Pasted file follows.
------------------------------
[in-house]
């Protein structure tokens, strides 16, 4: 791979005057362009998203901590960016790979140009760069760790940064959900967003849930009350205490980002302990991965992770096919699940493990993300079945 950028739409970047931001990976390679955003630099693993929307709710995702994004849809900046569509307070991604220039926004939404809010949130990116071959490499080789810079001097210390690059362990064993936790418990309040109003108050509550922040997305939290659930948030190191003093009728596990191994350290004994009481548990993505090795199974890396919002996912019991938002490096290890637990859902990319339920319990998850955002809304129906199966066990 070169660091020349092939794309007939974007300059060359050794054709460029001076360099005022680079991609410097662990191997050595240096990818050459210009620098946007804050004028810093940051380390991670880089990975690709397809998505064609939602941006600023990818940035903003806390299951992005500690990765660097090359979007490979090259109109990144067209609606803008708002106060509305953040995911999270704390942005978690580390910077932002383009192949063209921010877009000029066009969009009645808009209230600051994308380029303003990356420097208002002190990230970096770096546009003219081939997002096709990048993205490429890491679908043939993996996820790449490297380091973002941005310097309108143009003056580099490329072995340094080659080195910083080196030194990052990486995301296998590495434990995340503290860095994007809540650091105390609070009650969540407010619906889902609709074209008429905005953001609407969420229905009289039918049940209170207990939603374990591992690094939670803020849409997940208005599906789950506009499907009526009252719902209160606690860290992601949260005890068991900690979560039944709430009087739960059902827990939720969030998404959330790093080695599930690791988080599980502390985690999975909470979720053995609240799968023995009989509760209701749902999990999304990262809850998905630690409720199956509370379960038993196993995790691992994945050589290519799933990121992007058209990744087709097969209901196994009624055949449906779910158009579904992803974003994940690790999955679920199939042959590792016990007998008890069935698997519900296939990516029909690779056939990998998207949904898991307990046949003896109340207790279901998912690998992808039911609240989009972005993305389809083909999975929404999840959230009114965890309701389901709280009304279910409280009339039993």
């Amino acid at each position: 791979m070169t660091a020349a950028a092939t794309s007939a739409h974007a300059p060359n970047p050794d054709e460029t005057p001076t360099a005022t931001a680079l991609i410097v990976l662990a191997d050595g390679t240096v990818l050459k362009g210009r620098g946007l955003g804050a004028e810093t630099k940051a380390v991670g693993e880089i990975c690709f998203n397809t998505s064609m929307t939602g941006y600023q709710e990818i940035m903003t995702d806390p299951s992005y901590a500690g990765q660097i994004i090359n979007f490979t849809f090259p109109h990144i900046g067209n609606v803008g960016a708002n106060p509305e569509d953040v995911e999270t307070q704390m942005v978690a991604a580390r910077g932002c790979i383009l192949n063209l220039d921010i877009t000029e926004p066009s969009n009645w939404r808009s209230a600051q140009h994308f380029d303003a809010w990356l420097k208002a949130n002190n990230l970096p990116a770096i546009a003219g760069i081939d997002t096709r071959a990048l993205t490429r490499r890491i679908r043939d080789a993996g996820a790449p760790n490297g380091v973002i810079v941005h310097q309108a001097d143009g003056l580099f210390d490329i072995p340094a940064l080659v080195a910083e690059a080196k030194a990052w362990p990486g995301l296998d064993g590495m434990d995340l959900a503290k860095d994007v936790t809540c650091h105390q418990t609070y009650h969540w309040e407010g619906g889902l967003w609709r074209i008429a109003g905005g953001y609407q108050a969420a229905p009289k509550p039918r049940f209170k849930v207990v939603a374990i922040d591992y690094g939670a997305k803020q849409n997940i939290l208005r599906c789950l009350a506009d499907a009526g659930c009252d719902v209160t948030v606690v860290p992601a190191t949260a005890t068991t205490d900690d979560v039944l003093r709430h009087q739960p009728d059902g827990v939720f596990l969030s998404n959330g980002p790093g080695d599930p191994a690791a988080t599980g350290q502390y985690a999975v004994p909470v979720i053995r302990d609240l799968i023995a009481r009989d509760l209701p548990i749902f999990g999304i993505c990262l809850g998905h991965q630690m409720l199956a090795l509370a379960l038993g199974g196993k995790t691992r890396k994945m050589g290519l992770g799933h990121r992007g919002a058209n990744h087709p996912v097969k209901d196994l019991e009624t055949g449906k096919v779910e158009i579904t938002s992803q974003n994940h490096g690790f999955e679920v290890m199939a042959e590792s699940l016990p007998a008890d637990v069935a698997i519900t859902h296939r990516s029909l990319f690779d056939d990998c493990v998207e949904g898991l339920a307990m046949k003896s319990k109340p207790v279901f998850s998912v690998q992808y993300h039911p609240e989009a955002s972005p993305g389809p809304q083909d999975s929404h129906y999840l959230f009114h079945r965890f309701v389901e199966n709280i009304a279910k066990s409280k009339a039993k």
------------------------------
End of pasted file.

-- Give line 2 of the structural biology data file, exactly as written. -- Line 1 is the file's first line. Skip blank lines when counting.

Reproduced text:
């Protein structure tokens, strides 16, 4: 791979005057362009998203901590960016790979140009760069760790940064959900967003849930009350205490980002302990991965992770096919699940493990993300079945 950028739409970047931001990976390679955003630099693993929307709710995702994004849809900046569509307070991604220039926004939404809010949130990116071959490499080789810079001097210390690059362990064993936790418990309040109003108050509550922040997305939290659930948030190191003093009728596990191994350290004994009481548990993505090795199974890396919002996912019991938002490096290890637990859902990319339920319990998850955002809304129906199966066990 070169660091020349092939794309007939974007300059060359050794054709460029001076360099005022680079991609410097662990191997050595240096990818050459210009620098946007804050004028810093940051380390991670880089990975690709397809998505064609939602941006600023990818940035903003806390299951992005500690990765660097090359979007490979090259109109990144067209609606803008708002106060509305953040995911999270704390942005978690580390910077932002383009192949063209921010877009000029066009969009009645808009209230600051994308380029303003990356420097208002002190990230970096770096546009003219081939997002096709990048993205490429890491679908043939993996996820790449490297380091973002941005310097309108143009003056580099490329072995340094080659080195910083080196030194990052990486995301296998590495434990995340503290860095994007809540650091105390609070009650969540407010619906889902609709074209008429905005953001609407969420229905009289039918049940209170207990939603374990591992690094939670803020849409997940208005599906789950506009499907009526009252719902209160606690860290992601949260005890068991900690979560039944709430009087739960059902827990939720969030998404959330790093080695599930690791988080599980502390985690999975909470979720053995609240799968023995009989509760209701749902999990999304990262809850998905630690409720199956509370379960038993196993995790691992994945050589290519799933990121992007058209990744087709097969209901196994009624055949449906779910158009579904992803974003994940690790999955679920199939042959590792016990007998008890069935698997519900296939990516029909690779056939990998998207949904898991307990046949003896109340207790279901998912690998992808039911609240989009972005993305389809083909999975929404999840959230009114965890309701389901709280009304279910409280009339039993």